Results tagged “gsoc2010” from dukeleto.pl

GSoC 2010 Mentor Summit and Git Together Wrap Up

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So many amazing things happened at the Google Summer of Code Mentor summit 2010! I will try to jot a few of them down, before they leave for warmer climates. For those that just want to read all the session notes, you can find them here. Also, if you haven't yet read about how The Perl Foundation and Parrot Foundation fared this summer, you can read about it on the Google Open Source Blog.

It began by arriving a bit early to work with some awesome people on improving the GSoC Mentor Manual by adding a chapter for Organization Admins (there is actually documentation now!) and writing a GSoC Student Manual. This "book sprint" was facilitated by Adam Hyde of FLOSSManuals, and they were written with a completely open source software stack, as well as being released under a Creative Commons license. They are free for anyone to read online and are easily exportable to many formats. Read the Student Manual or the Mentor+Org Admin Manual online now! We even bound 60 copies of the books and handed them out to mentors attending the summit.

Parrot on RTEMS hacking with Chris Johns and Ralf from RTEMS. We used Centos 5 RPMS on Ubuntu 10.04 with rpm2cpio piped to cpio, which was a trick to get around the fact that RTEMS does not have debian packages. It worked remarkably well. I had a cross-compilation environment setup after a few minutes. I think they will be adding these intructions to their wiki. Now that I have the RTEMS toolchain on my netbook, I will be much more productive with regard to Parrot on RTEMS.

Chromatic, Chris Johns and I sat in a room and talked shop about how Parrot and RTEMS can play nicely together. There are still some feature voids on the Parrot side to fill: Parrot calls exit() in various places, which reboots RTEMS i.e. a syntax error reboots the OS. Not Fun. Parrot also needs a C probe to detect RTEMS, which already has a ticket in our bug tracker. A real-time garbage collector will be needed for long-running processes, but for short-lived applications, disabling the GC with the -G command line argument to Parrot will work.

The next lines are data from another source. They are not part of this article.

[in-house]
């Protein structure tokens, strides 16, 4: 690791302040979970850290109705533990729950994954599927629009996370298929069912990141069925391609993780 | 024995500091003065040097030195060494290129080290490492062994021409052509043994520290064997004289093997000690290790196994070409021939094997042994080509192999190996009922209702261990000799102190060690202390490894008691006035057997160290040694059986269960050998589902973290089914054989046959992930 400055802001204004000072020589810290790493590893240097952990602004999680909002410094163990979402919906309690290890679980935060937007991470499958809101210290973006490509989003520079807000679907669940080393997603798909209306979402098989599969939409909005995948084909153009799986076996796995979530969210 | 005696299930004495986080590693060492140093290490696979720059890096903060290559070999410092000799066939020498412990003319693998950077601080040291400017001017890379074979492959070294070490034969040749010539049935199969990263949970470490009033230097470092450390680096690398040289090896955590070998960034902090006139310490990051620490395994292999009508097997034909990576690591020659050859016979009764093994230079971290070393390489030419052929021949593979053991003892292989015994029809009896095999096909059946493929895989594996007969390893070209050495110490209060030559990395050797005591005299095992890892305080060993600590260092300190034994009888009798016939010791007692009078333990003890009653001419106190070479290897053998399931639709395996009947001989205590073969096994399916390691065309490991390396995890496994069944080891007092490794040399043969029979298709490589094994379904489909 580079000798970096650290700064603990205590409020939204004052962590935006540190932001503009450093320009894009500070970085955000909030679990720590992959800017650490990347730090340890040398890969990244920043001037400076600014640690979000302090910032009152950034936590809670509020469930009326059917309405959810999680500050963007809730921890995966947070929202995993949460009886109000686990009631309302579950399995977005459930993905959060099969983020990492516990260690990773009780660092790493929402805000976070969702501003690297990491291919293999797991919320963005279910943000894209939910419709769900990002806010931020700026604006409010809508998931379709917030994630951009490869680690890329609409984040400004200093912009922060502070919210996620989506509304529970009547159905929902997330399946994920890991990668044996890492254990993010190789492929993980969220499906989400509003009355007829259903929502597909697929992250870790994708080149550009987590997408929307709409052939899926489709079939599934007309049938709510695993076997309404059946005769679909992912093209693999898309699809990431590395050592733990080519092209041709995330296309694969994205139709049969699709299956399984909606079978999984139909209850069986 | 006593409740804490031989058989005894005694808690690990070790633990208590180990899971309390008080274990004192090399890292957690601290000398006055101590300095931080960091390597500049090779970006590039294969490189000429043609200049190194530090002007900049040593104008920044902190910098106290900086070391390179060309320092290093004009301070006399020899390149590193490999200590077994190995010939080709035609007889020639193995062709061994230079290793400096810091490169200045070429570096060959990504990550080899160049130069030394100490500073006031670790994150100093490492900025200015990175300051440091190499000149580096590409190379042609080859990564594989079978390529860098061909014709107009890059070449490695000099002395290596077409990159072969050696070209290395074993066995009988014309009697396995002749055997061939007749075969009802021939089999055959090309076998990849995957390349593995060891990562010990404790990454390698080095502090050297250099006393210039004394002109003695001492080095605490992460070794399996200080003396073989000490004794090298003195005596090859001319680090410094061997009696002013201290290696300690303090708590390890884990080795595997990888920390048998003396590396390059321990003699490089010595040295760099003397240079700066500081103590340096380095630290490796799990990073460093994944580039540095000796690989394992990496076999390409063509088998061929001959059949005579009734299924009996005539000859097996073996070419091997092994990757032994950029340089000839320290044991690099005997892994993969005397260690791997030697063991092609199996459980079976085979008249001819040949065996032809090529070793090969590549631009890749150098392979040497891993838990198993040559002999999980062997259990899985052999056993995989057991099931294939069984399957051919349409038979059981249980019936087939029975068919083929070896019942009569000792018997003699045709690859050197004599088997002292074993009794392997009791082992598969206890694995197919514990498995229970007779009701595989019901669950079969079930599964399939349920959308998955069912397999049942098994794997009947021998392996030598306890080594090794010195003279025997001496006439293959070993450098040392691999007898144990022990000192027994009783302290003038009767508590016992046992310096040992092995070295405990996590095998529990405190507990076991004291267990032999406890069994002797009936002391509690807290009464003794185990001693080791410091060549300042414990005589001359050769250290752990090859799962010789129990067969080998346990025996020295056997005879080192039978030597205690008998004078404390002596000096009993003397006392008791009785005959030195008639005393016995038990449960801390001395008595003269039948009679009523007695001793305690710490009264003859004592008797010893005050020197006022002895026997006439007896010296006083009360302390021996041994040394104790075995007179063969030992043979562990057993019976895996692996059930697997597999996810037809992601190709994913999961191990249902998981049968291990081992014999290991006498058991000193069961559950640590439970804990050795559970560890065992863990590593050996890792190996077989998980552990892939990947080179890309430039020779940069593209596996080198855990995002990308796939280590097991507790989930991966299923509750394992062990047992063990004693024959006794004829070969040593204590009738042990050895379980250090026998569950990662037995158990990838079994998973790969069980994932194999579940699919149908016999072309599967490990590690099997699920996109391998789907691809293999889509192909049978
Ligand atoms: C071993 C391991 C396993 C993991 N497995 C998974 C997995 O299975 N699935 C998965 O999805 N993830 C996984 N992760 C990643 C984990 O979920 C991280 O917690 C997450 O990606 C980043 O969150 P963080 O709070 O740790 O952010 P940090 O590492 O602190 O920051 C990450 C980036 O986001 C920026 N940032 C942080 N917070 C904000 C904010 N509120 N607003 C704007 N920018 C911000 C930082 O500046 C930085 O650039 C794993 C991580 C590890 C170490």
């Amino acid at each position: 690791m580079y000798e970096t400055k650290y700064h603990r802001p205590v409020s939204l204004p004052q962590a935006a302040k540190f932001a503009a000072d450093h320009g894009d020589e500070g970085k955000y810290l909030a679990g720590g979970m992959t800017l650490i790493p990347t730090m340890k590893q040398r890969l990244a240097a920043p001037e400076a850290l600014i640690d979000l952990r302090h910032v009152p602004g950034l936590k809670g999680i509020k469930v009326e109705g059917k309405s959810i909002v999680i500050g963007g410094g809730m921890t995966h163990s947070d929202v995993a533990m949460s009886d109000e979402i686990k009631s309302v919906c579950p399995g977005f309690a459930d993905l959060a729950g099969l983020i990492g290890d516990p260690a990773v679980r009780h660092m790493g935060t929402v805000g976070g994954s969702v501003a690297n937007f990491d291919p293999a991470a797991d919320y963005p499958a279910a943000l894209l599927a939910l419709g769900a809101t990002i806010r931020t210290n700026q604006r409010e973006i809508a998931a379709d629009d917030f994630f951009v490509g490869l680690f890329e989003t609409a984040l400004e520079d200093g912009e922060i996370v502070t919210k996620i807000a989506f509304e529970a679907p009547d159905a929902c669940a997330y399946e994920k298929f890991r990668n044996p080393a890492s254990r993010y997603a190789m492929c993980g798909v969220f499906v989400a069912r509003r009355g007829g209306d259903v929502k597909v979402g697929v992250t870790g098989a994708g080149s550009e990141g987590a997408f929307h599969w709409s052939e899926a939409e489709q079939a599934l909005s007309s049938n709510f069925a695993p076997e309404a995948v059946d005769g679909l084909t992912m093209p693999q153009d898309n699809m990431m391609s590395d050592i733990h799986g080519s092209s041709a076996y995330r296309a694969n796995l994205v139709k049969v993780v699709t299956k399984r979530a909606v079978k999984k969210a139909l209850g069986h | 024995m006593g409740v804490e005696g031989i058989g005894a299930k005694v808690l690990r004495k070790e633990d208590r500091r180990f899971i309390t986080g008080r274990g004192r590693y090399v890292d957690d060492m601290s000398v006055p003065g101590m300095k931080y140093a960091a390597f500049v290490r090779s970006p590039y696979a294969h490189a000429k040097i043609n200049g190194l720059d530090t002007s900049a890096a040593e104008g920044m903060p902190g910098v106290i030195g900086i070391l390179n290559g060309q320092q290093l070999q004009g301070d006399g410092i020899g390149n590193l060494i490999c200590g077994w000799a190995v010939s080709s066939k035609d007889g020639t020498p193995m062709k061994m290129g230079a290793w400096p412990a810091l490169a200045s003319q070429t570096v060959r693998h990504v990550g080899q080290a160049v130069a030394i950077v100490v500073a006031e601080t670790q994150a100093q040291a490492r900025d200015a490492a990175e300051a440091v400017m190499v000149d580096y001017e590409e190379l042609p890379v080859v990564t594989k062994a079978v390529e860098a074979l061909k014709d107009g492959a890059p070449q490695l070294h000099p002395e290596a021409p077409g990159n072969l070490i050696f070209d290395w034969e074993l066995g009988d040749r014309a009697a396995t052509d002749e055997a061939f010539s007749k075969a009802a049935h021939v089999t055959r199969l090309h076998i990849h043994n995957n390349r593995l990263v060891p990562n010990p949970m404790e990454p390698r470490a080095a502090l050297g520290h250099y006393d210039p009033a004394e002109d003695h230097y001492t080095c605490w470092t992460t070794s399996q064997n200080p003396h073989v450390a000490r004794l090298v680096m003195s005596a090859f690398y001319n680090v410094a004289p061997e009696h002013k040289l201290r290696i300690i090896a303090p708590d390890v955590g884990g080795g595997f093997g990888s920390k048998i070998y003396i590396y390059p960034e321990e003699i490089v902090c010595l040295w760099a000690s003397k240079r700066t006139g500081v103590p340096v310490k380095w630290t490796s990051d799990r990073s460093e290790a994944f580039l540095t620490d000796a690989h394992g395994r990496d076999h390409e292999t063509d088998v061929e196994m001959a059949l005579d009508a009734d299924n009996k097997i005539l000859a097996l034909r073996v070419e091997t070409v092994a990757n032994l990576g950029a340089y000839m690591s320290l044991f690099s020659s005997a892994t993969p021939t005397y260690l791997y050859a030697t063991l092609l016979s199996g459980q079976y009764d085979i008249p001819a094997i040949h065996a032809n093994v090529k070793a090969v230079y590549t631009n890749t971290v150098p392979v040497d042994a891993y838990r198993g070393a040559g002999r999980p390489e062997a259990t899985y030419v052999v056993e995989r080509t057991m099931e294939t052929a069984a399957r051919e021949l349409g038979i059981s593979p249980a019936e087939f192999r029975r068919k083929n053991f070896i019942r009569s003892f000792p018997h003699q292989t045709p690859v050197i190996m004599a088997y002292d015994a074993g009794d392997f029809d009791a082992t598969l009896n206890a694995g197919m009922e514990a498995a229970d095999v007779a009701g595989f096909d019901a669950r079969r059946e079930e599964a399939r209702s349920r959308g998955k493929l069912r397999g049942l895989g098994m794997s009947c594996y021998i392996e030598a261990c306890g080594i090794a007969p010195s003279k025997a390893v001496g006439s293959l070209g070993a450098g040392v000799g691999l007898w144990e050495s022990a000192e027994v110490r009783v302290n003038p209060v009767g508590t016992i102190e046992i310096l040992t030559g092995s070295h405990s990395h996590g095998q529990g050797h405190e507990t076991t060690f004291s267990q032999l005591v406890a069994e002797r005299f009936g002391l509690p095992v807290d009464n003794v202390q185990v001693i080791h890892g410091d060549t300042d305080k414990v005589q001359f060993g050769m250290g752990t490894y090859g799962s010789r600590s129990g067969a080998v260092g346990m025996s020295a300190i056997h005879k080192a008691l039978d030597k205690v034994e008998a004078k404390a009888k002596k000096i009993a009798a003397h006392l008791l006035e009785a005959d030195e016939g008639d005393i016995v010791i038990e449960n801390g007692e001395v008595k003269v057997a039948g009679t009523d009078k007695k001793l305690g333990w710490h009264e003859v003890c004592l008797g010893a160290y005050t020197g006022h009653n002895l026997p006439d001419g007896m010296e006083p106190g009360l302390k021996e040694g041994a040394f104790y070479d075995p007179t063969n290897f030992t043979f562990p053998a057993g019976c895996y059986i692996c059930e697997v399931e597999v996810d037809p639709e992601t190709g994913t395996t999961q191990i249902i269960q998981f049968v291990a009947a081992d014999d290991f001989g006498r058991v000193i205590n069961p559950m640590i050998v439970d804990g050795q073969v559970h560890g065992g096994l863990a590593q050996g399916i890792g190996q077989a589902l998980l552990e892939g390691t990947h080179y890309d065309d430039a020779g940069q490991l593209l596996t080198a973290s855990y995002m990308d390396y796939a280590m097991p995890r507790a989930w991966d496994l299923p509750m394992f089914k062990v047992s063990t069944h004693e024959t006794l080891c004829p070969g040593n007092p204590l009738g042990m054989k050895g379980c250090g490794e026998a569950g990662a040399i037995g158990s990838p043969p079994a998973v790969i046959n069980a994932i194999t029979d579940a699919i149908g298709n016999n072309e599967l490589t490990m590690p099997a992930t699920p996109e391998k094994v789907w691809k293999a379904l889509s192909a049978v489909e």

I gave a session with Selena Deckelmann and Bart Massey introducing Troll University, which aims to educate organizations, corporations and open source communities about what motivations and principles trolls use and how to protect against them. We are working on some Trollcasts, so stay tuned!

I also gave a session called Dynamic Language Interoperability, which has been held for the last few years, to my knowledge. The consensus seemed to be that every dynamic language has the same interop problems, and Parrot VM seems to be the only project working hard to solve these complex issues in a general manner. This gives me a lot of hope that people will soon realize that Parrot is full of WIN.

It also came to my attention during the conference that Github hired the student that mentored under them this year to work on libgit2. This is one example of the amazing opportunities that students have after completing a Google Summer of Code. The sky really is the limit. And just in case you think this is an isolated incident, it isn't.

As if writing some books and going the Mentor Summit wasn't enough to totally drain me, I am currently attending the last day of the GIT Together 2010, which is the yearly Git developer and user meetup/unconferencey thing. I have learned so much that I can't even begin to describe it, but if you want to look at session notes, you can find them here.

Google Summer of Code 2010 Final Summary

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Google Summer of Code is a global program that offers student developers summer stipends to write code for various open source software projects. Google Summer of Code 2010 went by quickly, and much was accomplished. The Perl Foundation and Parrot Foundation took part this year, and we were lucky to get proposals from very bright and capable students. We started the summer with 10 students and had 8 students pass their final evaluations. The passing projects include:

Ryan Jendoubi -- Ctypes for Perl
Mentor: Reini Urban
Blog: http://blogs.perl.org/users/doubi/
Repo: http://gitorious.org/perl-ctypes/perl-ctypes

This project is exciting many Perl developers, because it would minimize the need to use XS, which will make many more pure-Perl modules possible. This improves portability, becaue XS-based modules are notorious for being fragile across operating systems and compiler versions. This adds up to a whole lot of WIN.

Nat Tuck -- Hybrid Threads for Parrot
Mentor: Andrew Whitworth
Blog: http://parrot.org/blog/836
Repo: http://github.com/parrot/parrot/tree/gsoc_threads

Threads allow a single program to use more than one CPU, which is becoming increasingly important these days. Even mobile phones are multicore! This work aimed at adding threading support to Parrot Virtual Machine. Much was accomplished, but this effort is still on-going. So-called "green threads" were implemented, which is a necessary step to get Hybrid threads working.